The agreement Saturday in Istanbul between Iran and major powers to launch a process of negotiations on Iran’s nuclear program is a small step on the long road that will restore trust between Tehran and Westerners, experts believe.
Peter Crail, an analyst for the Arms Control Association (Washington),thinks that “it is too early to say we’ve turned a page,” but “there is an agreement that kicks off a process of negotiations to address highly technical issues, and (that) is what we could expect, however, there is still” much to do. ”
Iran and the group “5 +1” (the five members of the UN Security plus Germany) have decided to meet again on May 23 in Baghdad to set a framework for negotiations on Iran’s nuclear program. Both sides described the discussions in Istanbul as “positive.”
The Istanbul agreement “can not be called a breakthrough, but a possible breakthrough that may happen at the next meeting,” said Bruno Tertrais of the Foundation for Strategic Research (Paris). “We can talk about breakthrough when Iran accepts the necessary inspections (of its nuclear site). Until then, these are just discussions. ”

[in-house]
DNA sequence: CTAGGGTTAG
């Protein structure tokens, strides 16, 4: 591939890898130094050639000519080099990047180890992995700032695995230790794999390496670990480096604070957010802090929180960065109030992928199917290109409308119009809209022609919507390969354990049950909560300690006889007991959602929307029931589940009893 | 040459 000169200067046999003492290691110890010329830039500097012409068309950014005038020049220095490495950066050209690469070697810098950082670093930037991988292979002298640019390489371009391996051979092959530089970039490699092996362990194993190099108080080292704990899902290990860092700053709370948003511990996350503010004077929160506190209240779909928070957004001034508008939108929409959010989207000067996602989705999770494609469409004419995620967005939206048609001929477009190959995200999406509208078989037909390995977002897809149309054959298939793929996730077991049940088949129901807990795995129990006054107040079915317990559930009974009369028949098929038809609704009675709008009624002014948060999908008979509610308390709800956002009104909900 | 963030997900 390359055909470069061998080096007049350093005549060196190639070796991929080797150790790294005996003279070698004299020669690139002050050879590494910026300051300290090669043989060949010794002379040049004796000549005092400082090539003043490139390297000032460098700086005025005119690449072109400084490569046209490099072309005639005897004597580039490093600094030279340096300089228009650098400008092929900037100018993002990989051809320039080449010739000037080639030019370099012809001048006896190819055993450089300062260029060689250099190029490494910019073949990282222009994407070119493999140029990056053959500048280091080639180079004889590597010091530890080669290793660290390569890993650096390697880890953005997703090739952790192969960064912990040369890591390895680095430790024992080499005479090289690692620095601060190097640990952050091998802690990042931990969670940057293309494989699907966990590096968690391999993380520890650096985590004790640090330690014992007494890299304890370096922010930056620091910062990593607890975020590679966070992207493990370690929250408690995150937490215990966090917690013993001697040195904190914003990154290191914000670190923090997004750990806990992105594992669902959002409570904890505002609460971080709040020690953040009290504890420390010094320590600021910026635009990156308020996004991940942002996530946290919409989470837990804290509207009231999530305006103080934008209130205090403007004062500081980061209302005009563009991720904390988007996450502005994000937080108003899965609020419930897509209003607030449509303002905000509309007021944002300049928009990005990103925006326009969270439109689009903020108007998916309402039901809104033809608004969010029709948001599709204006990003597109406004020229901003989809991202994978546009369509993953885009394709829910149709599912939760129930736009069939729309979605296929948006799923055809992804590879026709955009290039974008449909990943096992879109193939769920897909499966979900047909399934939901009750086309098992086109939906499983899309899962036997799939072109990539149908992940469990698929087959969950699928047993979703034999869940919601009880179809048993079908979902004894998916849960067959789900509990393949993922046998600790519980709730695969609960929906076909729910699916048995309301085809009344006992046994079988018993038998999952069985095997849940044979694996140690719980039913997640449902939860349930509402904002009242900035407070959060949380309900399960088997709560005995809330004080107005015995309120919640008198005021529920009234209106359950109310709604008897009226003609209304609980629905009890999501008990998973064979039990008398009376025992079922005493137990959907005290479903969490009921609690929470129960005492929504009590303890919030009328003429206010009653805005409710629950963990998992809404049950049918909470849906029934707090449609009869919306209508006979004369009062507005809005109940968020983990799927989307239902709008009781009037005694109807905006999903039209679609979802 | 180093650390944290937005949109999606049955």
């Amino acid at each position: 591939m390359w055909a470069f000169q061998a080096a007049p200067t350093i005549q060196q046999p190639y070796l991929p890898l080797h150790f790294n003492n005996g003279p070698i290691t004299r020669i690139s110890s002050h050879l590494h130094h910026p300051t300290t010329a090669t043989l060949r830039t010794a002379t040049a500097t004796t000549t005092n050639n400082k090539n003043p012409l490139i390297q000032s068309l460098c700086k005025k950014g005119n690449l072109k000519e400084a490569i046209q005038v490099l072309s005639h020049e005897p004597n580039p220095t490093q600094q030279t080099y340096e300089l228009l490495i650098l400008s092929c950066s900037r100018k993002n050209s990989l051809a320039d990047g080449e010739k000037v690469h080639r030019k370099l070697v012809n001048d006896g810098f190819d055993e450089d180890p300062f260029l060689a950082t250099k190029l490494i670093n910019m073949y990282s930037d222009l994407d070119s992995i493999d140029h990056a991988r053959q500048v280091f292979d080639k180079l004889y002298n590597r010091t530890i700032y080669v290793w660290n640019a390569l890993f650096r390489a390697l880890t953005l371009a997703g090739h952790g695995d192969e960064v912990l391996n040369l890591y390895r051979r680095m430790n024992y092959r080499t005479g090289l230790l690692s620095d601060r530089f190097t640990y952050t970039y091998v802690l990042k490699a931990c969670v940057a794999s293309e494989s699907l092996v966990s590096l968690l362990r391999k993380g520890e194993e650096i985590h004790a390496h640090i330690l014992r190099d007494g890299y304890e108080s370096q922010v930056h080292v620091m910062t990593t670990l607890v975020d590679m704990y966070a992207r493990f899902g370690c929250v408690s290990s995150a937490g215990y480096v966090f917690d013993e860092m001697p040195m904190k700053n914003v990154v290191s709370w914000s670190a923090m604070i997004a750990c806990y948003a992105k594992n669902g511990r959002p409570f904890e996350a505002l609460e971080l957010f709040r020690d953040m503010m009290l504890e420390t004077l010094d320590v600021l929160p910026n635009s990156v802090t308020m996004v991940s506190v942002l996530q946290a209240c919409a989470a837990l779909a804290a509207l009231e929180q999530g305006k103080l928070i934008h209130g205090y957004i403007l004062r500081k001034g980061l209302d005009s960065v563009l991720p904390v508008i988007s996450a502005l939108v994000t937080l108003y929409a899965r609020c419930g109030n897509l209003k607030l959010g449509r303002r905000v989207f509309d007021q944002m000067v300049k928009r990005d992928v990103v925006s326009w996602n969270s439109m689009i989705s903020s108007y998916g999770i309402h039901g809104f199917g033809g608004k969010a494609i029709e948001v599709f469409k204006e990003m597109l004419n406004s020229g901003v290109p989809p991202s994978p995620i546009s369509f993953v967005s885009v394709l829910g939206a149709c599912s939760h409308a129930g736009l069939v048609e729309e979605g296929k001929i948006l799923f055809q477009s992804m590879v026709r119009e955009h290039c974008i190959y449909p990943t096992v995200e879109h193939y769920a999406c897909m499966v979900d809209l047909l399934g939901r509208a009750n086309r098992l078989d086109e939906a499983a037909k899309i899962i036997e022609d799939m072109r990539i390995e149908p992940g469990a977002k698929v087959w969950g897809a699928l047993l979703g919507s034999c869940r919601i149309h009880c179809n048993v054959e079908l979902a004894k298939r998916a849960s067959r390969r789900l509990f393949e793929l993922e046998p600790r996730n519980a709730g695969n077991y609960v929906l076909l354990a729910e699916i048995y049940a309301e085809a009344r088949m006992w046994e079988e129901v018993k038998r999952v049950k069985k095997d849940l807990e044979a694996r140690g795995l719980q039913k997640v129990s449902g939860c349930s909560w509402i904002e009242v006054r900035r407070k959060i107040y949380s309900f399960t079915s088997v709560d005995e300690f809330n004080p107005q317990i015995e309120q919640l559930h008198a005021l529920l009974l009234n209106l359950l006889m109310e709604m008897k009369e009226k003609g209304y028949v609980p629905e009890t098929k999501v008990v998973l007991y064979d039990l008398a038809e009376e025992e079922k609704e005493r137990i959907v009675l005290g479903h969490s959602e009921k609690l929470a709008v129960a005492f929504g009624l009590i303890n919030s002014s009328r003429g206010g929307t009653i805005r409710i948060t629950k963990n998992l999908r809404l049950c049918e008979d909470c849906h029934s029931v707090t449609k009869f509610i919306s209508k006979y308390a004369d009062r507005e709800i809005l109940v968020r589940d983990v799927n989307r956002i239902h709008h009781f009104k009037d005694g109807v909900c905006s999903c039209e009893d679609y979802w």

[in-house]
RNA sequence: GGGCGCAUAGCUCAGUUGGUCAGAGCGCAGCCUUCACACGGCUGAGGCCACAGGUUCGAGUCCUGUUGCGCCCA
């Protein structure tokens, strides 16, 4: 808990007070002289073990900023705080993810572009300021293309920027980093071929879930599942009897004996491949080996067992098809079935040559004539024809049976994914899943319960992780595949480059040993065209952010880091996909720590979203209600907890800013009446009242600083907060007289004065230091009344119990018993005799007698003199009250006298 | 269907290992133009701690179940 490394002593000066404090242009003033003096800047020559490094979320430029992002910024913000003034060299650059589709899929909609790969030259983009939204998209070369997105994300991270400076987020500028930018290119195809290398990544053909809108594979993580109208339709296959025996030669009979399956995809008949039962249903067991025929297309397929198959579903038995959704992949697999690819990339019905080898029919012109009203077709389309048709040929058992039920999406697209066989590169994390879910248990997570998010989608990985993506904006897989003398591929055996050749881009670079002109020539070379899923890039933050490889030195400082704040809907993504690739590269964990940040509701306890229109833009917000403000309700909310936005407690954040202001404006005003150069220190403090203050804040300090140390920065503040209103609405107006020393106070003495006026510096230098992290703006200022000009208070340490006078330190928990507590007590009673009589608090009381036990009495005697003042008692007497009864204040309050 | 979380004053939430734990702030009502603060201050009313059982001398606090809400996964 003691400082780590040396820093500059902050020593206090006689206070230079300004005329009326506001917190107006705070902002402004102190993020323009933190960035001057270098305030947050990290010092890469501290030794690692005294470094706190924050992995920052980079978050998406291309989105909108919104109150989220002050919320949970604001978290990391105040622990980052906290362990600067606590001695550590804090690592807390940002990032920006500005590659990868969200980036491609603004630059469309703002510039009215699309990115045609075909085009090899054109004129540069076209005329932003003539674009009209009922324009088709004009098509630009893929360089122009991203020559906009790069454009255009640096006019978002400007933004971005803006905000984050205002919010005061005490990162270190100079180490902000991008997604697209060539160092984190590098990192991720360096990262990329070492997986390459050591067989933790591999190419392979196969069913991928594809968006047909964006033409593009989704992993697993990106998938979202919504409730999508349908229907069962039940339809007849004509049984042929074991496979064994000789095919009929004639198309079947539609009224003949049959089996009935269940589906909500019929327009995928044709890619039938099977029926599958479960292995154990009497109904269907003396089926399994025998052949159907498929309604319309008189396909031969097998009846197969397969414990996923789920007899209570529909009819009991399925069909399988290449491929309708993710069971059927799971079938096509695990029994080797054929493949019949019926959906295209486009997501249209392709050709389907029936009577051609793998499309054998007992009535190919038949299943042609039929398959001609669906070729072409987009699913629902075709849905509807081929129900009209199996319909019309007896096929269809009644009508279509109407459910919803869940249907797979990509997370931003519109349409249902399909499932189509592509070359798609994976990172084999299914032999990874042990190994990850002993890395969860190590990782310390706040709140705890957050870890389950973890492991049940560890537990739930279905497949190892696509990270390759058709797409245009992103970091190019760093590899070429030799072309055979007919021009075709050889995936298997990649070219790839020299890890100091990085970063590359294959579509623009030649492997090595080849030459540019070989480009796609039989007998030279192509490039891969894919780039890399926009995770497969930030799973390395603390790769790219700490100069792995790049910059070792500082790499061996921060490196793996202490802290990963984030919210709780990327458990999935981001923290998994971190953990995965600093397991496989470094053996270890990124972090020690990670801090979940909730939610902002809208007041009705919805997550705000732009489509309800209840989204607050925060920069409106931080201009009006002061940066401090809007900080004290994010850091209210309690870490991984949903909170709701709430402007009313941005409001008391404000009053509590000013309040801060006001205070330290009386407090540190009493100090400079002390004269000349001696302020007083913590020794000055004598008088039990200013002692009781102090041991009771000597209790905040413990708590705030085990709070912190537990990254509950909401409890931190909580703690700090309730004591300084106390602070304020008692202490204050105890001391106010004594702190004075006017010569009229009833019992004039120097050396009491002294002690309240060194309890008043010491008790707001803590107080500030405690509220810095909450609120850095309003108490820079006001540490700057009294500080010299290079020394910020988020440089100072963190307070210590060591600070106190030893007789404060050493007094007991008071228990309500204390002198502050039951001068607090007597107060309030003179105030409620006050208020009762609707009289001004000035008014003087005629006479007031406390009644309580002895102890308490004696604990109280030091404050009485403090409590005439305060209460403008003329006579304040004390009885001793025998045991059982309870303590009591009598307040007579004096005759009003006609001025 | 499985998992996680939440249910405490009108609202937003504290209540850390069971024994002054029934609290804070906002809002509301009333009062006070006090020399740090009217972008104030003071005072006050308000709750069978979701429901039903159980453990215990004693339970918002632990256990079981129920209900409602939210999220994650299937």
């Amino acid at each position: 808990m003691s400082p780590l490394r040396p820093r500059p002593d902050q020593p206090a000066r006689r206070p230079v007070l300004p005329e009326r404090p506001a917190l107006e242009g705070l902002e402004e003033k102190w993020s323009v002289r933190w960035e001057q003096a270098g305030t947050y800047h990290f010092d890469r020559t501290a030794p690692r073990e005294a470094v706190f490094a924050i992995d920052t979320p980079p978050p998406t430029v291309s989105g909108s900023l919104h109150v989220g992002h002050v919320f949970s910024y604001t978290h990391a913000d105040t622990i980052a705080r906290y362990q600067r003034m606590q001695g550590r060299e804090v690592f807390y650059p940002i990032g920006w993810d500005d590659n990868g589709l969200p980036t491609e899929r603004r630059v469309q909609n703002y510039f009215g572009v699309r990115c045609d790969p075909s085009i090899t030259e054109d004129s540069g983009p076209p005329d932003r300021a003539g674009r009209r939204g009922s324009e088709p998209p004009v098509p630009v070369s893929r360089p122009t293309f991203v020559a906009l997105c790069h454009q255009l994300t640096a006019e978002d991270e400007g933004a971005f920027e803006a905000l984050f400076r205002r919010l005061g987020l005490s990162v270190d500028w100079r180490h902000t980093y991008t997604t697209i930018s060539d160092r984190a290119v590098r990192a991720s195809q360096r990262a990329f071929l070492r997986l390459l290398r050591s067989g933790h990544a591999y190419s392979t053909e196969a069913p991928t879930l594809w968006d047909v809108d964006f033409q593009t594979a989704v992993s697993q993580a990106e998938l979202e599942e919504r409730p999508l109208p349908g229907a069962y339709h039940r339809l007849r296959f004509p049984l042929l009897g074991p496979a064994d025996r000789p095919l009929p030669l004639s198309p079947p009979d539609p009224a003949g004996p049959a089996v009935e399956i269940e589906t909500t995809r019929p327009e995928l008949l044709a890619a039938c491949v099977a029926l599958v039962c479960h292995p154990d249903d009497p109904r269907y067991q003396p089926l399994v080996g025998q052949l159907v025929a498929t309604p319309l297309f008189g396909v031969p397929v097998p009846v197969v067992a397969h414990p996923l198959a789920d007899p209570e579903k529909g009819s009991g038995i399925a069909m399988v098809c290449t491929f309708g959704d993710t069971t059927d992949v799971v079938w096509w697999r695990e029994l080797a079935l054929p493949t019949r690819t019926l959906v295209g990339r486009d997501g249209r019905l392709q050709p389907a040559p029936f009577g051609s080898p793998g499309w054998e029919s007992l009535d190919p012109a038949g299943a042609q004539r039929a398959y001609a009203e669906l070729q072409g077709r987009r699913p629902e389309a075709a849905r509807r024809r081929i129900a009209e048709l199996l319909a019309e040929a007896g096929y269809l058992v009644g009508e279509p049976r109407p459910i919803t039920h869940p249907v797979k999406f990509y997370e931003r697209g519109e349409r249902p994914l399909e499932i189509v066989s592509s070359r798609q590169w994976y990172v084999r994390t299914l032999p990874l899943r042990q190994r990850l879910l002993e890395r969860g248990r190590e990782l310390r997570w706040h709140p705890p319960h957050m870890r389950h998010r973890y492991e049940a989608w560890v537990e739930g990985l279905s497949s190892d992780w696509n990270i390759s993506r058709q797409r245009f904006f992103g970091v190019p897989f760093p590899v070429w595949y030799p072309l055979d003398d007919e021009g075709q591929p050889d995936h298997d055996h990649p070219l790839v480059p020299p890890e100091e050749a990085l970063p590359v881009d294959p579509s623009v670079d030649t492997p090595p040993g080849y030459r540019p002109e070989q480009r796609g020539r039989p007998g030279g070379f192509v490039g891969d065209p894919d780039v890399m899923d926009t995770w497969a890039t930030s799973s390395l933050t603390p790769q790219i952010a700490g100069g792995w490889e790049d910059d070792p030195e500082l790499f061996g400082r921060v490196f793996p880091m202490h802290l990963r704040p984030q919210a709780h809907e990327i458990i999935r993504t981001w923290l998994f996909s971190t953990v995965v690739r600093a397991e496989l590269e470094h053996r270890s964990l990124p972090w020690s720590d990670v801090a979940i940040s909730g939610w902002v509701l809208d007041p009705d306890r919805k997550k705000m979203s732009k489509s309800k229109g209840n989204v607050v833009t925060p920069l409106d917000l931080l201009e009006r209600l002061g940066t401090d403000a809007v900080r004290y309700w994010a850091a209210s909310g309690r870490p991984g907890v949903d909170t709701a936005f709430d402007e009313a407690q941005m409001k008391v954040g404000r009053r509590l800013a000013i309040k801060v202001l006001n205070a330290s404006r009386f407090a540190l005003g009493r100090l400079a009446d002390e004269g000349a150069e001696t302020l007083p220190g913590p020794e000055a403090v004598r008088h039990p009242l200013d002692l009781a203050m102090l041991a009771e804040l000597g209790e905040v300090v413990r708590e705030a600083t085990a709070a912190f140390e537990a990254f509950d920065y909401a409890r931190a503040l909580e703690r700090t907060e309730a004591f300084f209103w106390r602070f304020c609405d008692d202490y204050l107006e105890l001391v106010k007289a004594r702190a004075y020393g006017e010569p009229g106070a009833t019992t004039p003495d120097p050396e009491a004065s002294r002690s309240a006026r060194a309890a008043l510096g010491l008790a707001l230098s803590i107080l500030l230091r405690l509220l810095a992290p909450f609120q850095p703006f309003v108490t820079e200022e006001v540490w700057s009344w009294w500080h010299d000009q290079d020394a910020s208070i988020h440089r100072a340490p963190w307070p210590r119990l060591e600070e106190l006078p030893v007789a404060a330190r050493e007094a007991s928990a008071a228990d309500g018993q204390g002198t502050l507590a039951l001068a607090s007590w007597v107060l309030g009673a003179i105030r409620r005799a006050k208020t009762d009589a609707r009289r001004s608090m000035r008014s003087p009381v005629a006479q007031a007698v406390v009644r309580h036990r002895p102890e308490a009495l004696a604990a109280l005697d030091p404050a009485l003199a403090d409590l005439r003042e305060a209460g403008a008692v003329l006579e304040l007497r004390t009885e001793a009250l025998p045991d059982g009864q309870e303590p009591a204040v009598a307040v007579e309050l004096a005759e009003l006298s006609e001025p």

“If Iran wants to be free of international pressure, it will have to agree to make “concrete steps”, said Saturday Catherine Ashton, the chief diplomat of the European Union, leading the “5 +1.” This would include a decrease in uranium enrichment to 20%.
The enrichment carried out by Iran worries the international community, especially Israel, which suspects Iran of wanting to make atomic weapons, a charge rejected by Tehran. Ignoring these suspicions, Iran continued its nuclear program, starting uranium enrichment to the level of 20% in the Fordo site (150 km south of Tehran), a facility constructed under a mountain.
In Baghdad, the West could also ask Iran to agree to sign the Additional Protocol to the Non-Proliferation Treaty (NPT) allowing extensive inspections. The IAEA (International Atomic Energy Agency) has repeated in its last report that, the lack of a “sufficient cooperation” from Iran.
On his part, Israeli Prime Minister Benjamin Netanyahu Sunday expressed his irritation about the fact that the Iranian nuclear negotiations will not resume until May 23. “My first impression is that we have given a gift to Iran, which will have five weeks to continue its enrichment activities without restriction,” he said, after a meeting with U.S. Senator Joseph Lieberman .
“I think Iran should take immediate steps: first stop all enrichment and remove all materials enriched and dismantle the nuclear facility in Qom. I remain convinced that the first terrorist country in the world should not have the opportunity to develop atomic bombs,” he added.
A second pipeline, called BatMan 2 which will run from Bataan to Manila, has been shelved.